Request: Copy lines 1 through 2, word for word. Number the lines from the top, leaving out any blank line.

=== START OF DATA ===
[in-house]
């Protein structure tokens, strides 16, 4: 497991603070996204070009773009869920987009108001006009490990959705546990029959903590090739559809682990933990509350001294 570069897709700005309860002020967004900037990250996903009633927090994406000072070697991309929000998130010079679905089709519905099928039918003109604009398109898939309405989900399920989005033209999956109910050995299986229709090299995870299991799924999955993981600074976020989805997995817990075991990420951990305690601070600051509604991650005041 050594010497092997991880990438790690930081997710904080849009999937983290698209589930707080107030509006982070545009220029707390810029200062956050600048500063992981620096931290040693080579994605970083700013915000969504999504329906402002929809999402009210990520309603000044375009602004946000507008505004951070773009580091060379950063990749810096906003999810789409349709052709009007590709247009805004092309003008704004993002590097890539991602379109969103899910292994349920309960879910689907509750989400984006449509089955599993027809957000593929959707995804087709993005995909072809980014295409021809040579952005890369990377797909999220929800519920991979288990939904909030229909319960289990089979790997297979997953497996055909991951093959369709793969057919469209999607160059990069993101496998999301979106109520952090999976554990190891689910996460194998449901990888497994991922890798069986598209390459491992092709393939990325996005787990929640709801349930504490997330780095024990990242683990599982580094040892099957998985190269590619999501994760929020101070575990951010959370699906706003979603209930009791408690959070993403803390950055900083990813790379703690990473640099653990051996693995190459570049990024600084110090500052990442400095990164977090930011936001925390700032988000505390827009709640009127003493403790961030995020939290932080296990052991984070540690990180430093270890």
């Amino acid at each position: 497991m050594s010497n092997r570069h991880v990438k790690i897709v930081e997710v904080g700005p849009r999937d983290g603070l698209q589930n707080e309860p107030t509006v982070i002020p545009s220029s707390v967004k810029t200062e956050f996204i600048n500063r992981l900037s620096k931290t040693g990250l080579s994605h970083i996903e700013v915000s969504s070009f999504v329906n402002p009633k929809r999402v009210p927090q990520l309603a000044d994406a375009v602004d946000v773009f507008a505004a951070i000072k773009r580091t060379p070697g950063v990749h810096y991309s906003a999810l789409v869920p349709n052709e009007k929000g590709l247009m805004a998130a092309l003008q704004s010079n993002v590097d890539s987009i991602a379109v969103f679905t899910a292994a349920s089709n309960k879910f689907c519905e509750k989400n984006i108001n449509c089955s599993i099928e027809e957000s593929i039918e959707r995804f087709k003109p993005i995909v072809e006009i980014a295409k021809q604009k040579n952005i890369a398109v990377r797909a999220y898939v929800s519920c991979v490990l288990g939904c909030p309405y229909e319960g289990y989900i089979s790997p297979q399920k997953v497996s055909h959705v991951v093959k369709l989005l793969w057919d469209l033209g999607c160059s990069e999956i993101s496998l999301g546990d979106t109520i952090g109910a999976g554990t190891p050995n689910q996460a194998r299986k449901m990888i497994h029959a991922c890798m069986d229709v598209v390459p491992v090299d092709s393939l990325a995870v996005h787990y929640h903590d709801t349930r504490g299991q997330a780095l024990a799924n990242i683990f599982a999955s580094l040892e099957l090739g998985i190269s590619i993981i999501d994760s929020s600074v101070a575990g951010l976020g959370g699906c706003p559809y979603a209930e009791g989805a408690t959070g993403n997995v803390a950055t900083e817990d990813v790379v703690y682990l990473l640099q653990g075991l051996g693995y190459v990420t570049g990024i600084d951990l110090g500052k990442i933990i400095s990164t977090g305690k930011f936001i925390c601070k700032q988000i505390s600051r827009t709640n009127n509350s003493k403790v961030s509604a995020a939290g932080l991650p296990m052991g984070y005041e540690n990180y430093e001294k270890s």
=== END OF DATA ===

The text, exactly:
[in-house]
């Protein structure tokens, strides 16, 4: 497991603070996204070009773009869920987009108001006009490990959705546990029959903590090739559809682990933990509350001294 570069897709700005309860002020967004900037990250996903009633927090994406000072070697991309929000998130010079679905089709519905099928039918003109604009398109898939309405989900399920989005033209999956109910050995299986229709090299995870299991799924999955993981600074976020989805997995817990075991990420951990305690601070600051509604991650005041 050594010497092997991880990438790690930081997710904080849009999937983290698209589930707080107030509006982070545009220029707390810029200062956050600048500063992981620096931290040693080579994605970083700013915000969504999504329906402002929809999402009210990520309603000044375009602004946000507008505004951070773009580091060379950063990749810096906003999810789409349709052709009007590709247009805004092309003008704004993002590097890539991602379109969103899910292994349920309960879910689907509750989400984006449509089955599993027809957000593929959707995804087709993005995909072809980014295409021809040579952005890369990377797909999220929800519920991979288990939904909030229909319960289990089979790997297979997953497996055909991951093959369709793969057919469209999607160059990069993101496998999301979106109520952090999976554990190891689910996460194998449901990888497994991922890798069986598209390459491992092709393939990325996005787990929640709801349930504490997330780095024990990242683990599982580094040892099957998985190269590619999501994760929020101070575990951010959370699906706003979603209930009791408690959070993403803390950055900083990813790379703690990473640099653990051996693995190459570049990024600084110090500052990442400095990164977090930011936001925390700032988000505390827009709640009127003493403790961030995020939290932080296990052991984070540690990180430093270890």